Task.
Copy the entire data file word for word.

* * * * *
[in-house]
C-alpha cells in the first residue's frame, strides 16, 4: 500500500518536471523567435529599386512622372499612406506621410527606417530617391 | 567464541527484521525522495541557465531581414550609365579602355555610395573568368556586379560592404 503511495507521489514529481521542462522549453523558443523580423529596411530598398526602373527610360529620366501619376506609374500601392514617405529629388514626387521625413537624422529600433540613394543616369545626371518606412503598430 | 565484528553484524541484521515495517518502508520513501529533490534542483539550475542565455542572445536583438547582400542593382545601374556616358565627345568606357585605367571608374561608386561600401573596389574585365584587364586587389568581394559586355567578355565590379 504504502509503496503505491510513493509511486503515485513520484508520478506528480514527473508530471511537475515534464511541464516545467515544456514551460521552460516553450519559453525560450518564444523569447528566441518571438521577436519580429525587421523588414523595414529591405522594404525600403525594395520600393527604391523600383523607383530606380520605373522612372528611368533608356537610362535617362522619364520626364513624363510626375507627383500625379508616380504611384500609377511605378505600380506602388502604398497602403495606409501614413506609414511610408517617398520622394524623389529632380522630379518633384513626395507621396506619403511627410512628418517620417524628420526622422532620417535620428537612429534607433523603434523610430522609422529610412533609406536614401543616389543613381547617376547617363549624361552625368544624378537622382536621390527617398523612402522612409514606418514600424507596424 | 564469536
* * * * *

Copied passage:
[in-house]
C-alpha cells in the first residue's frame, strides 16, 4: 500500500518536471523567435529599386512622372499612406506621410527606417530617391 | 567464541527484521525522495541557465531581414550609365579602355555610395573568368556586379560592404 503511495507521489514529481521542462522549453523558443523580423529596411530598398526602373527610360529620366501619376506609374500601392514617405529629388514626387521625413537624422529600433540613394543616369545626371518606412503598430 | 565484528553484524541484521515495517518502508520513501529533490534542483539550475542565455542572445536583438547582400542593382545601374556616358565627345568606357585605367571608374561608386561600401573596389574585365584587364586587389568581394559586355567578355565590379 504504502509503496503505491510513493509511486503515485513520484508520478506528480514527473508530471511537475515534464511541464516545467515544456514551460521552460516553450519559453525560450518564444523569447528566441518571438521577436519580429525587421523588414523595414529591405522594404525600403525594395520600393527604391523600383523607383530606380520605373522612372528611368533608356537610362535617362522619364520626364513624363510626375507627383500625379508616380504611384500609377511605378505600380506602388502604398497602403495606409501614413506609414511610408517617398520622394524623389529632380522630379518633384513626395507621396506619403511627410512628418517620417524628420526622422532620417535620428537612429534607433523603434523610430522609422529610412533609406536614401543616389543613381547617376547617363549624361552625368544624378537622382536621390527617398523612402522612409514606418514600424507596424 | 564469536